Bruce Fenton Helps Investors with their Financial Goals.

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Patriot Legder Investments Bruce Fenton

Bruce Fenton, president of firm Atlantic Financial Inc.
The Patriot Ledger
NORWELL - When Bruce Fenton launched Atlantic Financial Inc. in December 1994, the Internet was so small you could visit every link on Yahoo in an afternoon.
He knows because he did it. And as one of the first financial advisors to market his services on the Web, the 33-year-old Duxbury resident has gained clients that otherwise would not have heard of his Norwell-based firm.
Since then, Atlantic Financial has weathered the rise and fall of dot-coms, and used partnerships and outsourcing to maintain his company's focus on advising, a structure Fenton thinks will become the norm.
Atlantic Financial has 12 employees and serves about 500 individual clients and another 500 through company retirement plans, and conducted more than $5 billion in transactions over the last five years. Fenton moved the company to Washington Street in Norwell from Westboro last November.
What financial issues are clients concerned about lately?
The markets have become more complex. They've gone through various cycles of the mania of the dot-com era to investors avoiding the stock market, and now we see a mania with other sectors, like real estate.
We're not accountants and we don't compete with accountants, but we've made integrating tax advice into our practice a much bigger focus, because we've realized that with 70 million baby boomers reaching retirement age, there's going to be a big decrease in tax revenue and a big increase in the burden on the system.
How do you work with contractors and other companies to provide services?

[edited due to outdated clearing and custody information which was current at the time of the original article publication in 2005]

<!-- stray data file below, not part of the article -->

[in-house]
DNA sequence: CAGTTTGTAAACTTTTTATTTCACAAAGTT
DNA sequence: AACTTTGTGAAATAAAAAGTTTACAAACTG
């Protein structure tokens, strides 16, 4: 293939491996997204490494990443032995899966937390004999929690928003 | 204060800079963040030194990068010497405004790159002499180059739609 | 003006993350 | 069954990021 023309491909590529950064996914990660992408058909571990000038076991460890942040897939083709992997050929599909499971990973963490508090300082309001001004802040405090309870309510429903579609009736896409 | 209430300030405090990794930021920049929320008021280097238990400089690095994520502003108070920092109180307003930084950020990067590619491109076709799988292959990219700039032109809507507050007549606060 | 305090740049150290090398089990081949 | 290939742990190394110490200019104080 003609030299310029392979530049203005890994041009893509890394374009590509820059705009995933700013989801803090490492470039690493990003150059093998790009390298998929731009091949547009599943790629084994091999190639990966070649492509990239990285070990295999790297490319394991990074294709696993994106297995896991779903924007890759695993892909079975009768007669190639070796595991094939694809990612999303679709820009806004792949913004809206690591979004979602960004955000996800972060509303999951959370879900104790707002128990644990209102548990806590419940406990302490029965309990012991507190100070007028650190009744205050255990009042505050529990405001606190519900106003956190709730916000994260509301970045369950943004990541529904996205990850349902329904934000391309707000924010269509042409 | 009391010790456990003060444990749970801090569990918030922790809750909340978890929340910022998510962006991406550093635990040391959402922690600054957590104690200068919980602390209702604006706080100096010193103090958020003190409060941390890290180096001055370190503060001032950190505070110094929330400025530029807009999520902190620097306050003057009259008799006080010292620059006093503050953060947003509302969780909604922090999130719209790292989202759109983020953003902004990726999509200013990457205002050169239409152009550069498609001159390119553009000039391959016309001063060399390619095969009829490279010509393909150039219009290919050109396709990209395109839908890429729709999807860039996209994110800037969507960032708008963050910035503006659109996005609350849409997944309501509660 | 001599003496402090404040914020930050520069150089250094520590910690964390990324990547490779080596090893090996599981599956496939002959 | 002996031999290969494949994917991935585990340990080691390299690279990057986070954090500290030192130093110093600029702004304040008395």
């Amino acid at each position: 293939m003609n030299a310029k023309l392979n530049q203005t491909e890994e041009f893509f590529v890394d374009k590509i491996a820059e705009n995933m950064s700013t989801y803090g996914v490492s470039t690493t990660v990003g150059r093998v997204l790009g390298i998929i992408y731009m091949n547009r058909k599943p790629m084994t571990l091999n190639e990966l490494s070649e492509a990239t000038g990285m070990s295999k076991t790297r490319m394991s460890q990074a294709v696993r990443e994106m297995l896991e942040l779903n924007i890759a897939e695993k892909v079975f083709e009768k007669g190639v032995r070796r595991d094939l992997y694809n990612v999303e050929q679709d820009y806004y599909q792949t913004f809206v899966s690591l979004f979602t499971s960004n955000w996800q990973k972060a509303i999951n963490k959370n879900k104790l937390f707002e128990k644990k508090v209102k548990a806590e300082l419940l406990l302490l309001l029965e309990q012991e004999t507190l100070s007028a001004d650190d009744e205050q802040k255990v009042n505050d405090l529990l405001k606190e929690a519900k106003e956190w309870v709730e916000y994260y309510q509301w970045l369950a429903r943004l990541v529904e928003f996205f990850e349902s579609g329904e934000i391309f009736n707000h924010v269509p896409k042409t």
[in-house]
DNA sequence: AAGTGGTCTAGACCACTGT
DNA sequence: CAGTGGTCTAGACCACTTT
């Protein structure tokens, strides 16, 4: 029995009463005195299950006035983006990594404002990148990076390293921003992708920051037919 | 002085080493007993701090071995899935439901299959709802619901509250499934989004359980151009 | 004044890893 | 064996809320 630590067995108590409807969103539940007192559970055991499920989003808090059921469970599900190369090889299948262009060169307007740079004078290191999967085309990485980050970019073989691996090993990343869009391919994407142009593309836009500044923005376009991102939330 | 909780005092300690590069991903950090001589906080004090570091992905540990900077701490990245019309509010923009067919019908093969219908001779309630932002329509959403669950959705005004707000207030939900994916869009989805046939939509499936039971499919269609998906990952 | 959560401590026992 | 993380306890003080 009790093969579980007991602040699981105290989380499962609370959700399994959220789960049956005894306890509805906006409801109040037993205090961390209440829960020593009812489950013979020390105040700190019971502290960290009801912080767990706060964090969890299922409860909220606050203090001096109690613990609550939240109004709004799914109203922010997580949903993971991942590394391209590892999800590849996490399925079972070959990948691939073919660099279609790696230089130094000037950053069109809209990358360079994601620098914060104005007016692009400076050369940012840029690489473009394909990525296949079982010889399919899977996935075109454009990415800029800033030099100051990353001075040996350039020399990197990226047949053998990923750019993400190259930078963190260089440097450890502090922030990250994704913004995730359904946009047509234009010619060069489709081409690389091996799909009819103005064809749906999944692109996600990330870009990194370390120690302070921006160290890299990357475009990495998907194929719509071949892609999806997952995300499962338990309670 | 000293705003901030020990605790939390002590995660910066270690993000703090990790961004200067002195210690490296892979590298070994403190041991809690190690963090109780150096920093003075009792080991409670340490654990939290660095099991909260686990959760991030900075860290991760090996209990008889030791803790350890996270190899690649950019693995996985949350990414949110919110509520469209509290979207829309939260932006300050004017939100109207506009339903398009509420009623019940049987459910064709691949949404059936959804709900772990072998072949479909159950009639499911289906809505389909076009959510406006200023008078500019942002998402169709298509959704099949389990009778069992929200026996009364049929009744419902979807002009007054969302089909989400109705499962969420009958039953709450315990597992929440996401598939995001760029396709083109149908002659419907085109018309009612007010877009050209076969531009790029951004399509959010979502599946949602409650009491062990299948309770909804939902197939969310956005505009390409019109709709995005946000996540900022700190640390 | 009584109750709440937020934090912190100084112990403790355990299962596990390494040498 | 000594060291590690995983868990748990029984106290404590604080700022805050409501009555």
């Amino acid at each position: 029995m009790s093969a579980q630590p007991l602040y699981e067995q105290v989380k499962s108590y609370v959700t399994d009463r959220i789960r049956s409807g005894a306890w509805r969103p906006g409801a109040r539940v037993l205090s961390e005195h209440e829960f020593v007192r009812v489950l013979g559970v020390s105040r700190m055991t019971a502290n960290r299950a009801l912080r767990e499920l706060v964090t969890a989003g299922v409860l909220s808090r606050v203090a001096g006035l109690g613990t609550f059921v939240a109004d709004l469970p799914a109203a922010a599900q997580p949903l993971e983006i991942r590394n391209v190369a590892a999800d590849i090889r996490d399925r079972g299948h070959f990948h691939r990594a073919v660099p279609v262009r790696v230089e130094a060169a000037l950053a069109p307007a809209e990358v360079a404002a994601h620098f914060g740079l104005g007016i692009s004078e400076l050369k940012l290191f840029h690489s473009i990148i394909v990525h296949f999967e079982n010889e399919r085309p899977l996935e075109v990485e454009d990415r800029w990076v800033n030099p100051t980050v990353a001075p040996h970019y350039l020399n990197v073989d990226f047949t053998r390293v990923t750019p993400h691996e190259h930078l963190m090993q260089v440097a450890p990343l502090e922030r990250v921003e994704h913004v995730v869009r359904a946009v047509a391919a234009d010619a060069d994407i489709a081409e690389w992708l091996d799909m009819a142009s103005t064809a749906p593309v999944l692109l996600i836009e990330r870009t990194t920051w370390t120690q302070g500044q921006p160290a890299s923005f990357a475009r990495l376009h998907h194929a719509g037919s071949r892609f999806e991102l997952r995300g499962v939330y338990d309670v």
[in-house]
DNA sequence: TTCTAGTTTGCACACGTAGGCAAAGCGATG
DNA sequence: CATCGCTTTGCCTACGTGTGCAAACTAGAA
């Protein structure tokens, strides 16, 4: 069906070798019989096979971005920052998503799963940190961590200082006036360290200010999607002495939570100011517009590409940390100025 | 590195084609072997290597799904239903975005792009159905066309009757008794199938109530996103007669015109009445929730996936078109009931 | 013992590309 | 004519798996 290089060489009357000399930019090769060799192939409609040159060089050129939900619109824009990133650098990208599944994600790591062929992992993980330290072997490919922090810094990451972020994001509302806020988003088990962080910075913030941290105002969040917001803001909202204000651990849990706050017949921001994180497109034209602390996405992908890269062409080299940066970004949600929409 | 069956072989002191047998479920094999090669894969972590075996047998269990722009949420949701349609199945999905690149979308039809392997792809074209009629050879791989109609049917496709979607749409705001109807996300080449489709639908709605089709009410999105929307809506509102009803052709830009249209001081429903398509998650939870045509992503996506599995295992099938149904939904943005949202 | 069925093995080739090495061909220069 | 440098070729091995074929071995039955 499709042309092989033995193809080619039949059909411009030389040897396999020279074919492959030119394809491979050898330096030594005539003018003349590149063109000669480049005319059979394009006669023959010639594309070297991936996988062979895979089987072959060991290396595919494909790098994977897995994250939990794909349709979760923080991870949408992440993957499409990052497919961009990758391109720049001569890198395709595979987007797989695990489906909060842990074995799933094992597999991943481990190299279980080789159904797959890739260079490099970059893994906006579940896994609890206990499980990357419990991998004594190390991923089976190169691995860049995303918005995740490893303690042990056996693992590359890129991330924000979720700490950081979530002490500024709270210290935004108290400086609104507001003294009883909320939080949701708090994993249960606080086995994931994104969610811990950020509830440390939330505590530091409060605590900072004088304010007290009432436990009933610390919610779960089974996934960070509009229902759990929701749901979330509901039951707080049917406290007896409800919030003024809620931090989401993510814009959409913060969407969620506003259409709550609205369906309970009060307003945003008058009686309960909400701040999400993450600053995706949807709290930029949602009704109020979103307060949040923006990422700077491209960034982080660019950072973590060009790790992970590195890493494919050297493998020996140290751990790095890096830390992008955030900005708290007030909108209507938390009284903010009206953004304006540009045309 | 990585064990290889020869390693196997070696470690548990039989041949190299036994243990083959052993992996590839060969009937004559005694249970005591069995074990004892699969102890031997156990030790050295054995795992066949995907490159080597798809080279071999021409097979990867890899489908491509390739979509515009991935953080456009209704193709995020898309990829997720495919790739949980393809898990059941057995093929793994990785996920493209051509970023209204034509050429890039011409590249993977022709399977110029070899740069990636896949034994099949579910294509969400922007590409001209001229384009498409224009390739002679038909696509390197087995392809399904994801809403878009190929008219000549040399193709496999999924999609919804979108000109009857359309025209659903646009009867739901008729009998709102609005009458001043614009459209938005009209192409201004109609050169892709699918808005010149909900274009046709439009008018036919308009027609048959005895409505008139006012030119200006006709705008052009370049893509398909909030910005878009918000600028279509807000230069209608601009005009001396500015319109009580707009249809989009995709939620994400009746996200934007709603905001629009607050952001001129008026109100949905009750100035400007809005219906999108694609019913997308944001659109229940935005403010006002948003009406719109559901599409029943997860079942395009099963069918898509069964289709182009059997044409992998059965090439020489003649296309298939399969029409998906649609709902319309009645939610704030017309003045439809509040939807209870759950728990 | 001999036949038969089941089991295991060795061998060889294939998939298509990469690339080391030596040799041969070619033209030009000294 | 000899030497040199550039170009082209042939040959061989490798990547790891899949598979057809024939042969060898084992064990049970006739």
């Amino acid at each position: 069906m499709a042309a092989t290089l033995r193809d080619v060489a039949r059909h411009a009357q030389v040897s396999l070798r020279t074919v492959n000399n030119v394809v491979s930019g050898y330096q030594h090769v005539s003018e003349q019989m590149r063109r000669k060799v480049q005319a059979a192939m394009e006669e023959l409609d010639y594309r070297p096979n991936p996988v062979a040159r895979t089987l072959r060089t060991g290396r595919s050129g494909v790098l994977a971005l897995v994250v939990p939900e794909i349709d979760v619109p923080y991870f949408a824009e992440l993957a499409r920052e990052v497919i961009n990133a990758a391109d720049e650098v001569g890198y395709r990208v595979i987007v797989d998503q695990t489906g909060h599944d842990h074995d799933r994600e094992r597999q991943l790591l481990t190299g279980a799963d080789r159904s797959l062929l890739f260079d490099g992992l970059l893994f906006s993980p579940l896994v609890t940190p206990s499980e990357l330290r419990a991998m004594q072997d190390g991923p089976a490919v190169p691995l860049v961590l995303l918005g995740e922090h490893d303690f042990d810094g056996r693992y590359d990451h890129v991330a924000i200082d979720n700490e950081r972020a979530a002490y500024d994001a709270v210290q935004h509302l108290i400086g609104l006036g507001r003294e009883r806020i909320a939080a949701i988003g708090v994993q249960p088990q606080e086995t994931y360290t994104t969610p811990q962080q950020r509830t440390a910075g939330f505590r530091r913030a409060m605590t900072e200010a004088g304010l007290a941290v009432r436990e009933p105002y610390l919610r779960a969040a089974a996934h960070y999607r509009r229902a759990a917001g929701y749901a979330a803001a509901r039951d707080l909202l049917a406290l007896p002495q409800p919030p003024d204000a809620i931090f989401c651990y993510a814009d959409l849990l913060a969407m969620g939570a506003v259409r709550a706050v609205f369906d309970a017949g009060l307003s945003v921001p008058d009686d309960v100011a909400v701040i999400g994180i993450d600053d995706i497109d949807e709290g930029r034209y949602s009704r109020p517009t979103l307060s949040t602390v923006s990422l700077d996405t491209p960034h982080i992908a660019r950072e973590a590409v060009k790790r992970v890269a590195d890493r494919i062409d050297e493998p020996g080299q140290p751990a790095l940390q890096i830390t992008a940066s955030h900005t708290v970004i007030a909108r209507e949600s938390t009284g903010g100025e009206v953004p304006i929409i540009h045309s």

We do outsource to India and Pakistan for some of our non-confidential technology work, such as Web development. We also outsource to people in America. ... For example, (we might turn to) a writer to work on a project who may be a retired librarian or college professor in Iowa, where the wages are lower than in Massachusetts. They are very happy to work for us, and we're saving money.
Our attorney is in Texas. He has more than 25 years of experience, and he used to be head of estate planning for a 300-person law firm.
We're always looking for new things that we can outsource, so that we can have the people here focus on higher quality projects.
How did you weather the dot-com crash?
I never called our firm a dot-com, but since so much of our business and profile comes from the Web, we were sort of an Internet company as well.
Luckily, through planning and being a pretty conservative firm, we were able to make it through that bubble bursting, and (we) continue to grow.
The reason for that is that we always viewed the Internet as just another tool, just like a building is a tool, just like a telephone is a tool. ... We didn't take a lot of aggressive gambles. We didn't accept venture capital money. We didn't become a billion-dollar publicly traded company overnight, but we also stayed in business and stayed profitable, so it's a tradeoff.
How do you convince people to save more?
More than half of the people out there make decisions more based on feeling and emotion. With those people, we really encourage them to be objective.
Small business owners, people who are in analytical fields, these kinds of people are the easiest to educate, because we can show them very easily that one return is better than another.
But it's surprising how many people, even very high net-worth people, will say, Well, I really like this stock.'' And if you ask why, they say, It just feels good. I feel like I know that company. I drive by them every day'' or My grandfather worked there, so I don't ever want to sell that stock.''
And it certainly doesn't have anything to do with income level. There are people who have very significant portfolios who need a lot of guidance in making objective decisions.
If the old saying is that the customer is always right, why are so many people struggling in retirement? In our industry, just like in medicine, the customer is not always right. ... We're not there to be popular or to be their buddy or give them toasters - we're there to help them make their financial goals.
790 words
07 September 2005
(Copyright (c) 2005, The Patriot Ledger)